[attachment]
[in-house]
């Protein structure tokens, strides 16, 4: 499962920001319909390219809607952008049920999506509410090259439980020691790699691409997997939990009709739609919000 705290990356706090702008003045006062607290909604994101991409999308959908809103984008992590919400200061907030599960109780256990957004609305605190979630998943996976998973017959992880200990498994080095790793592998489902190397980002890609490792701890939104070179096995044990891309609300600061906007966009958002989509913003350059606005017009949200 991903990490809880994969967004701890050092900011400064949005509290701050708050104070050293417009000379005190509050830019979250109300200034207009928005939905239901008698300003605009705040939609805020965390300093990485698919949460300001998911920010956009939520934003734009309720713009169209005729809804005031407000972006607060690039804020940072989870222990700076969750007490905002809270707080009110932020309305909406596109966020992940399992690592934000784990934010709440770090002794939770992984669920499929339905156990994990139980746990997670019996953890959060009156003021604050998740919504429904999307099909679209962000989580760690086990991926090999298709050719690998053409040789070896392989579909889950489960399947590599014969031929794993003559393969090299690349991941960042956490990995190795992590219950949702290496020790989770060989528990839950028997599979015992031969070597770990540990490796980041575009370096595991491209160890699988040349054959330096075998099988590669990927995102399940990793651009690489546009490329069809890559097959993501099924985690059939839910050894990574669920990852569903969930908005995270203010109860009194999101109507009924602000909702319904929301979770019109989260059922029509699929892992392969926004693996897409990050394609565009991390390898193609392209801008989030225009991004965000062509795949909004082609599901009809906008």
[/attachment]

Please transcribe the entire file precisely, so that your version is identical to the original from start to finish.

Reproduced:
[in-house]
């Protein structure tokens, strides 16, 4: 499962920001319909390219809607952008049920999506509410090259439980020691790699691409997997939990009709739609919000 705290990356706090702008003045006062607290909604994101991409999308959908809103984008992590919400200061907030599960109780256990957004609305605190979630998943996976998973017959992880200990498994080095790793592998489902190397980002890609490792701890939104070179096995044990891309609300600061906007966009958002989509913003350059606005017009949200 991903990490809880994969967004701890050092900011400064949005509290701050708050104070050293417009000379005190509050830019979250109300200034207009928005939905239901008698300003605009705040939609805020965390300093990485698919949460300001998911920010956009939520934003734009309720713009169209005729809804005031407000972006607060690039804020940072989870222990700076969750007490905002809270707080009110932020309305909406596109966020992940399992690592934000784990934010709440770090002794939770992984669920499929339905156990994990139980746990997670019996953890959060009156003021604050998740919504429904999307099909679209962000989580760690086990991926090999298709050719690998053409040789070896392989579909889950489960399947590599014969031929794993003559393969090299690349991941960042956490990995190795992590219950949702290496020790989770060989528990839950028997599979015992031969070597770990540990490796980041575009370096595991491209160890699988040349054959330096075998099988590669990927995102399940990793651009690489546009490329069809890559097959993501099924985690059939839910050894990574669920990852569903969930908005995270203010109860009194999101109507009924602000909702319904929301979770019109989260059922029509699929892992392969926004693996897409990050394609565009991390390898193609392209801008989030225009991004965000062509795949909004082609599901009809906008």